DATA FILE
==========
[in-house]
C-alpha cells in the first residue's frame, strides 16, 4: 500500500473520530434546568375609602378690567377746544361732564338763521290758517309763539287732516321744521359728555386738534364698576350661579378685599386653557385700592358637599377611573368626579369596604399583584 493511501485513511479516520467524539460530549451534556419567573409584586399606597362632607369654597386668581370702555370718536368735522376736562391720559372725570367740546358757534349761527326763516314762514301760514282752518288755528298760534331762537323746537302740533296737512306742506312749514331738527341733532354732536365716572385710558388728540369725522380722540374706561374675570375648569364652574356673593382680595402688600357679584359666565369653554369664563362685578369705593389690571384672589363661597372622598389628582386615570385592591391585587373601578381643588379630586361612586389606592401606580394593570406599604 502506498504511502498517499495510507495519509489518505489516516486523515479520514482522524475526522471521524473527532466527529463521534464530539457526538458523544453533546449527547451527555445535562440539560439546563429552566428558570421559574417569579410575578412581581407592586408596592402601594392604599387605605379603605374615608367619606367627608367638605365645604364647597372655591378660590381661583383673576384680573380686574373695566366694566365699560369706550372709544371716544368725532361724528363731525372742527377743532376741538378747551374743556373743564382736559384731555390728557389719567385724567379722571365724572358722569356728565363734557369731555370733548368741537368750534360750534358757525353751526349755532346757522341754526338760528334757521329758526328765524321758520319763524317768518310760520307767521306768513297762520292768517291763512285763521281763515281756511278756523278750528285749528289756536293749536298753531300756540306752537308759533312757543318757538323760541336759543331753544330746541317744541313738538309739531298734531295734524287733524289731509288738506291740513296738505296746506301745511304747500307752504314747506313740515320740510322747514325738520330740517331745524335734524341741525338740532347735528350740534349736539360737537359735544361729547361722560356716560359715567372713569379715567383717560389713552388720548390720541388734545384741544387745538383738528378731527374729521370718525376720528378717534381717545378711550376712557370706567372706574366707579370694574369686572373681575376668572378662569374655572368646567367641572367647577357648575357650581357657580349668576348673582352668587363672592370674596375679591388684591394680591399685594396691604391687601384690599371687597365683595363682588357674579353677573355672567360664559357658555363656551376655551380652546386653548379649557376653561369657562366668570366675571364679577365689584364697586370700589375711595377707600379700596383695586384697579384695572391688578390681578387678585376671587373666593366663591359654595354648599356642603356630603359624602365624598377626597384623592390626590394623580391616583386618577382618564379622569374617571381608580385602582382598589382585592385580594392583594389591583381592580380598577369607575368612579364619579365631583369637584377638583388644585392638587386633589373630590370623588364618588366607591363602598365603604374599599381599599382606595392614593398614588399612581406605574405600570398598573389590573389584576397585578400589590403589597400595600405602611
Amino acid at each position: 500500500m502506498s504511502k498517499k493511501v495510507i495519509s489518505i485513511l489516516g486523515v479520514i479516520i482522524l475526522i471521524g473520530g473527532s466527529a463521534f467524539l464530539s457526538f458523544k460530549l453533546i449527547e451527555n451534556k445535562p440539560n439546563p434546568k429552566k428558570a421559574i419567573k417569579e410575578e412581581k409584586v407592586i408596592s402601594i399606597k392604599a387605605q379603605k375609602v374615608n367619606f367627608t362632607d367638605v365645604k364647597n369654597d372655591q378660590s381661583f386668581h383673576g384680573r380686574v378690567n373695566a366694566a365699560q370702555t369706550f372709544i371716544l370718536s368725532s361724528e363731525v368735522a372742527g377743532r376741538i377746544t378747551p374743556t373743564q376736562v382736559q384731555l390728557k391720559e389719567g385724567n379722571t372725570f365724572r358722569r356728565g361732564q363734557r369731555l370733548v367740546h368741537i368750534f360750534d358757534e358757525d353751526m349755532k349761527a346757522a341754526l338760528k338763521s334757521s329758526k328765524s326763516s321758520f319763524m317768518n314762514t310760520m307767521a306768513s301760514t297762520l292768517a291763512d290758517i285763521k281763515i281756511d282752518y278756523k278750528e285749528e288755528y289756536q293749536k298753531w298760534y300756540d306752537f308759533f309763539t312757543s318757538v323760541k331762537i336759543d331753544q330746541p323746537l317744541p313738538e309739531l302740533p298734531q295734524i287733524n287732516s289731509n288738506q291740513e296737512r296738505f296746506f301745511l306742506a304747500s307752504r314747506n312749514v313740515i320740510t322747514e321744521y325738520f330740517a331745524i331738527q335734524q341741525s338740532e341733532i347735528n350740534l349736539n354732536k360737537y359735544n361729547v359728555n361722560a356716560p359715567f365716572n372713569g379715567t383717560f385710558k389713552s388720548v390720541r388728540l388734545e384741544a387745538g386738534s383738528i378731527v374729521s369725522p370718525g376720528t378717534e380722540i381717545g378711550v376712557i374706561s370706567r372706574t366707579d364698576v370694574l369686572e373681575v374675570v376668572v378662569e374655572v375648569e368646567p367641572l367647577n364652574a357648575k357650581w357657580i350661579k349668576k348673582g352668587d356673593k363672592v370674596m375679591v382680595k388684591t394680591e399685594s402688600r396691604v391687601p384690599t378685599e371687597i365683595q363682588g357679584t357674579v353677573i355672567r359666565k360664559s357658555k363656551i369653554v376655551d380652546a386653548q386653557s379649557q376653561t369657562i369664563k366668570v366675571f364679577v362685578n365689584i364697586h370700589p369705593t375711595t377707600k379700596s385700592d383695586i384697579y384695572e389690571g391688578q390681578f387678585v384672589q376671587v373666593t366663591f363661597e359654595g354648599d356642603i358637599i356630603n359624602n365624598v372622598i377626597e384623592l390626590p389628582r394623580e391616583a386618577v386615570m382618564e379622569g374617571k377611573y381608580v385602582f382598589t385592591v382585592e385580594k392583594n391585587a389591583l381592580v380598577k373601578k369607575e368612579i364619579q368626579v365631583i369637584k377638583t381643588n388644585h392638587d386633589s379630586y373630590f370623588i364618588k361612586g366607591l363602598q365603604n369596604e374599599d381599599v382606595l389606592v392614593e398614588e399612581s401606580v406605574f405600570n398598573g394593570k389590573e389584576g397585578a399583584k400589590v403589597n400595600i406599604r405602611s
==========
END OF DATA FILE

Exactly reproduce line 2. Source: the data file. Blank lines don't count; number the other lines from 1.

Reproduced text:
C-alpha cells in the first residue's frame, strides 16, 4: 500500500473520530434546568375609602378690567377746544361732564338763521290758517309763539287732516321744521359728555386738534364698576350661579378685599386653557385700592358637599377611573368626579369596604399583584 493511501485513511479516520467524539460530549451534556419567573409584586399606597362632607369654597386668581370702555370718536368735522376736562391720559372725570367740546358757534349761527326763516314762514301760514282752518288755528298760534331762537323746537302740533296737512306742506312749514331738527341733532354732536365716572385710558388728540369725522380722540374706561374675570375648569364652574356673593382680595402688600357679584359666565369653554369664563362685578369705593389690571384672589363661597372622598389628582386615570385592591391585587373601578381643588379630586361612586389606592401606580394593570406599604 502506498504511502498517499495510507495519509489518505489516516486523515479520514482522524475526522471521524473527532466527529463521534464530539457526538458523544453533546449527547451527555445535562440539560439546563429552566428558570421559574417569579410575578412581581407592586408596592402601594392604599387605605379603605374615608367619606367627608367638605365645604364647597372655591378660590381661583383673576384680573380686574373695566366694566365699560369706550372709544371716544368725532361724528363731525372742527377743532376741538378747551374743556373743564382736559384731555390728557389719567385724567379722571365724572358722569356728565363734557369731555370733548368741537368750534360750534358757525353751526349755532346757522341754526338760528334757521329758526328765524321758520319763524317768518310760520307767521306768513297762520292768517291763512285763521281763515281756511278756523278750528285749528289756536293749536298753531300756540306752537308759533312757543318757538323760541336759543331753544330746541317744541313738538309739531298734531295734524287733524289731509288738506291740513296738505296746506301745511304747500307752504314747506313740515320740510322747514325738520330740517331745524335734524341741525338740532347735528350740534349736539360737537359735544361729547361722560356716560359715567372713569379715567383717560389713552388720548390720541388734545384741544387745538383738528378731527374729521370718525376720528378717534381717545378711550376712557370706567372706574366707579370694574369686572373681575376668572378662569374655572368646567367641572367647577357648575357650581357657580349668576348673582352668587363672592370674596375679591388684591394680591399685594396691604391687601384690599371687597365683595363682588357674579353677573355672567360664559357658555363656551376655551380652546386653548379649557376653561369657562366668570366675571364679577365689584364697586370700589375711595377707600379700596383695586384697579384695572391688578390681578387678585376671587373666593366663591359654595354648599356642603356630603359624602365624598377626597384623592390626590394623580391616583386618577382618564379622569374617571381608580385602582382598589382585592385580594392583594389591583381592580380598577369607575368612579364619579365631583369637584377638583388644585392638587386633589373630590370623588364618588366607591363602598365603604374599599381599599382606595392614593398614588399612581406605574405600570398598573389590573389584576397585578400589590403589597400595600405602611